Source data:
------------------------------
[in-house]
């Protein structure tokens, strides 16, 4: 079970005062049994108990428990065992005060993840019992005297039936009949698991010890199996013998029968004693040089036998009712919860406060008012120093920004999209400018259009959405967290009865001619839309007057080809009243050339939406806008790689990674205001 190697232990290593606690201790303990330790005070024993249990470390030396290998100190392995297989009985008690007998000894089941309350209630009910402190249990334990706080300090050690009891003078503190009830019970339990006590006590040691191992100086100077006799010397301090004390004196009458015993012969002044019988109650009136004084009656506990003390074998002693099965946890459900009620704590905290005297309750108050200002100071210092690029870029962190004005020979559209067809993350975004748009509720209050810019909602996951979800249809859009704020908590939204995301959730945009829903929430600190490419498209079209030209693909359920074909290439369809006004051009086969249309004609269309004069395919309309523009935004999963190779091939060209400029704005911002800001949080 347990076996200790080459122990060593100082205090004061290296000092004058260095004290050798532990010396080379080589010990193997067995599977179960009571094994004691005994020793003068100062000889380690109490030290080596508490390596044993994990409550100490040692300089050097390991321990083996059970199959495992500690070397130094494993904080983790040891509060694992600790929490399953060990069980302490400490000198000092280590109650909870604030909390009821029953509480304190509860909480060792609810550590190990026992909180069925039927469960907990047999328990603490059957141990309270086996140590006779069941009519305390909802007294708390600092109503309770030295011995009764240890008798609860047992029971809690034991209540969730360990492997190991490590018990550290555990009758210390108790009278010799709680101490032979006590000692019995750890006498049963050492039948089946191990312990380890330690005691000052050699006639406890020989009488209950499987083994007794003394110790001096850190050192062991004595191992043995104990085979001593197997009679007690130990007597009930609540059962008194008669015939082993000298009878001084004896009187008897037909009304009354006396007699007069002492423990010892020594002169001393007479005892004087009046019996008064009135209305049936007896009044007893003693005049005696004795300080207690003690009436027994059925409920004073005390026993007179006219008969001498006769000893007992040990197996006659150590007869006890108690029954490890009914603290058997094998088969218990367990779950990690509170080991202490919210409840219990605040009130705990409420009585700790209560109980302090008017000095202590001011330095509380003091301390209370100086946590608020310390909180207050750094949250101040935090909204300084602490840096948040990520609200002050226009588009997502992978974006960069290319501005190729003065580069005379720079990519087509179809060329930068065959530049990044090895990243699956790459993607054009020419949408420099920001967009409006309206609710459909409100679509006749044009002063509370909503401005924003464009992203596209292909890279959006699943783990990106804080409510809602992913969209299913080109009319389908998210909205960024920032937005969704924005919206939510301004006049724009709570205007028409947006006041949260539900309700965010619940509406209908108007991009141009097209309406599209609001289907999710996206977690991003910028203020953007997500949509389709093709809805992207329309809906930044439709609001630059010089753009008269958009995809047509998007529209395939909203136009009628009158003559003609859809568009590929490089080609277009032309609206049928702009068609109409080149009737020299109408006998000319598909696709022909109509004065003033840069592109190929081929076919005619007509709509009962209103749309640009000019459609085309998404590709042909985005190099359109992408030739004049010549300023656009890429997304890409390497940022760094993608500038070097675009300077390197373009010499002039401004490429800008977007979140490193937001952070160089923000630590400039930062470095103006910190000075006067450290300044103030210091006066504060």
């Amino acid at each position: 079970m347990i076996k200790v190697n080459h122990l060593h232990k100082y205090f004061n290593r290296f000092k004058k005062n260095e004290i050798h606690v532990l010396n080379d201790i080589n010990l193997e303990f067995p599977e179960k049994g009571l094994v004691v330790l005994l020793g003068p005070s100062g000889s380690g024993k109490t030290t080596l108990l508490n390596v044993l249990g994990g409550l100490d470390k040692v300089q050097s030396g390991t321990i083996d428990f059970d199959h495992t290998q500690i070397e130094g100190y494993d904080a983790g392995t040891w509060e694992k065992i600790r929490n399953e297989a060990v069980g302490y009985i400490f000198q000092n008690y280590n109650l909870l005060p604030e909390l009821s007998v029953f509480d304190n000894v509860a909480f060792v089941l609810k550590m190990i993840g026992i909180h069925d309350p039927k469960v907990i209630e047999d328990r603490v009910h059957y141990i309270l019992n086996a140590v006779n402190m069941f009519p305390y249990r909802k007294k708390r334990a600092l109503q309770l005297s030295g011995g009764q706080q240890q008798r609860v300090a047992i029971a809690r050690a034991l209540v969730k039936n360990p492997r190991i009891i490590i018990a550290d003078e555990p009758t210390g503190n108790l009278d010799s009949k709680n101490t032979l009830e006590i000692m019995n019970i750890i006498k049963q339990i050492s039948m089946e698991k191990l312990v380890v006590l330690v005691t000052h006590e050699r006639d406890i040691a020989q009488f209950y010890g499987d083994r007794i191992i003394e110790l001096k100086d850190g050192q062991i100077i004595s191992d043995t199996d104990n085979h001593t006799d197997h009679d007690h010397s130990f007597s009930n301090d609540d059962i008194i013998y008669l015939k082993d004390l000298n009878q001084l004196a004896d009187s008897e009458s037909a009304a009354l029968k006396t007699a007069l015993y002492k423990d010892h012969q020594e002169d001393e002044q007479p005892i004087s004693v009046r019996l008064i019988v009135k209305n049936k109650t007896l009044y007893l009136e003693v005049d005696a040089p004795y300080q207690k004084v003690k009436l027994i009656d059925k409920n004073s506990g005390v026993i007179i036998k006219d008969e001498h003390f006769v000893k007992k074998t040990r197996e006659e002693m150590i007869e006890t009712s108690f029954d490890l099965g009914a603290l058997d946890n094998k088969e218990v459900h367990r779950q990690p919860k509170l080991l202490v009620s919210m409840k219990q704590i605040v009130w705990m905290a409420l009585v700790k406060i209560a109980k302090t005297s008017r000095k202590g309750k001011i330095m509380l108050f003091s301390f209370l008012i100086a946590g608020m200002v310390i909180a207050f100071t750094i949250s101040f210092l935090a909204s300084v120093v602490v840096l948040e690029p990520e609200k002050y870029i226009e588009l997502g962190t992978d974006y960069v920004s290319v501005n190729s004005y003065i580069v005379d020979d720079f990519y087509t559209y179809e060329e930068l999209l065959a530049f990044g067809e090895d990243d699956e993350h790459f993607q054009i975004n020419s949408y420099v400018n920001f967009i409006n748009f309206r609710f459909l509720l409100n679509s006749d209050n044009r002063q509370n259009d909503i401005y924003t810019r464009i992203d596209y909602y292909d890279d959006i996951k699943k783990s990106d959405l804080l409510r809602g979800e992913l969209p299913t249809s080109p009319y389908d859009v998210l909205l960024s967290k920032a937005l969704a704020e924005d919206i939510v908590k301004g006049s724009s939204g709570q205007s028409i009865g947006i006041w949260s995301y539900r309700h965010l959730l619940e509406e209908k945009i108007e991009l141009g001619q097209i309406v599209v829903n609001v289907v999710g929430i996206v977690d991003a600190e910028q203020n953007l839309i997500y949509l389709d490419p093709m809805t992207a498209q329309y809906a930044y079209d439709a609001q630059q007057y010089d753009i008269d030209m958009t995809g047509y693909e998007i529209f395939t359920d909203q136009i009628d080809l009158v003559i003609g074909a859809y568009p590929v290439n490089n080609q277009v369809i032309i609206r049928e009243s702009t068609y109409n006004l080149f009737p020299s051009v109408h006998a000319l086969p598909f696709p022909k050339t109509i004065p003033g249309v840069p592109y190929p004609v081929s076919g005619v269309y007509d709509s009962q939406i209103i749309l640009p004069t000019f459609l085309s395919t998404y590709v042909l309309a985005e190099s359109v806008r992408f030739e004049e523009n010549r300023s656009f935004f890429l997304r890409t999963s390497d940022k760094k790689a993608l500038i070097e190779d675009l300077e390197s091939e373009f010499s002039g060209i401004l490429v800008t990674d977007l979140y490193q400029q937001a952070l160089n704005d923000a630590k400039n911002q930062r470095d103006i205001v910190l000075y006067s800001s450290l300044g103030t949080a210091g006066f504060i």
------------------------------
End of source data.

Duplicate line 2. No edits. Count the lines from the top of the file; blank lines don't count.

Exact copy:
């Protein structure tokens, strides 16, 4: 079970005062049994108990428990065992005060993840019992005297039936009949698991010890199996013998029968004693040089036998009712919860406060008012120093920004999209400018259009959405967290009865001619839309007057080809009243050339939406806008790689990674205001 190697232990290593606690201790303990330790005070024993249990470390030396290998100190392995297989009985008690007998000894089941309350209630009910402190249990334990706080300090050690009891003078503190009830019970339990006590006590040691191992100086100077006799010397301090004390004196009458015993012969002044019988109650009136004084009656506990003390074998002693099965946890459900009620704590905290005297309750108050200002100071210092690029870029962190004005020979559209067809993350975004748009509720209050810019909602996951979800249809859009704020908590939204995301959730945009829903929430600190490419498209079209030209693909359920074909290439369809006004051009086969249309004609269309004069395919309309523009935004999963190779091939060209400029704005911002800001949080 347990076996200790080459122990060593100082205090004061290296000092004058260095004290050798532990010396080379080589010990193997067995599977179960009571094994004691005994020793003068100062000889380690109490030290080596508490390596044993994990409550100490040692300089050097390991321990083996059970199959495992500690070397130094494993904080983790040891509060694992600790929490399953060990069980302490400490000198000092280590109650909870604030909390009821029953509480304190509860909480060792609810550590190990026992909180069925039927469960907990047999328990603490059957141990309270086996140590006779069941009519305390909802007294708390600092109503309770030295011995009764240890008798609860047992029971809690034991209540969730360990492997190991490590018990550290555990009758210390108790009278010799709680101490032979006590000692019995750890006498049963050492039948089946191990312990380890330690005691000052050699006639406890020989009488209950499987083994007794003394110790001096850190050192062991004595191992043995104990085979001593197997009679007690130990007597009930609540059962008194008669015939082993000298009878001084004896009187008897037909009304009354006396007699007069002492423990010892020594002169001393007479005892004087009046019996008064009135209305049936007896009044007893003693005049005696004795300080207690003690009436027994059925409920004073005390026993007179006219008969001498006769000893007992040990197996006659150590007869006890108690029954490890009914603290058997094998088969218990367990779950990690509170080991202490919210409840219990605040009130705990409420009585700790209560109980302090008017000095202590001011330095509380003091301390209370100086946590608020310390909180207050750094949250101040935090909204300084602490840096948040990520609200002050226009588009997502992978974006960069290319501005190729003065580069005379720079990519087509179809060329930068065959530049990044090895990243699956790459993607054009020419949408420099920001967009409006309206609710459909409100679509006749044009002063509370909503401005924003464009992203596209292909890279959006699943783990990106804080409510809602992913969209299913080109009319389908998210909205960024920032937005969704924005919206939510301004006049724009709570205007028409947006006041949260539900309700965010619940509406209908108007991009141009097209309406599209609001289907999710996206977690991003910028203020953007997500949509389709093709809805992207329309809906930044439709609001630059010089753009008269958009995809047509998007529209395939909203136009009628009158003559003609859809568009590929490089080609277009032309609206049928702009068609109409080149009737020299109408006998000319598909696709022909109509004065003033840069592109190929081929076919005619007509709509009962209103749309640009000019459609085309998404590709042909985005190099359109992408030739004049010549300023656009890429997304890409390497940022760094993608500038070097675009300077390197373009010499002039401004490429800008977007979140490193937001952070160089923000630590400039930062470095103006910190000075006067450290300044103030210091006066504060």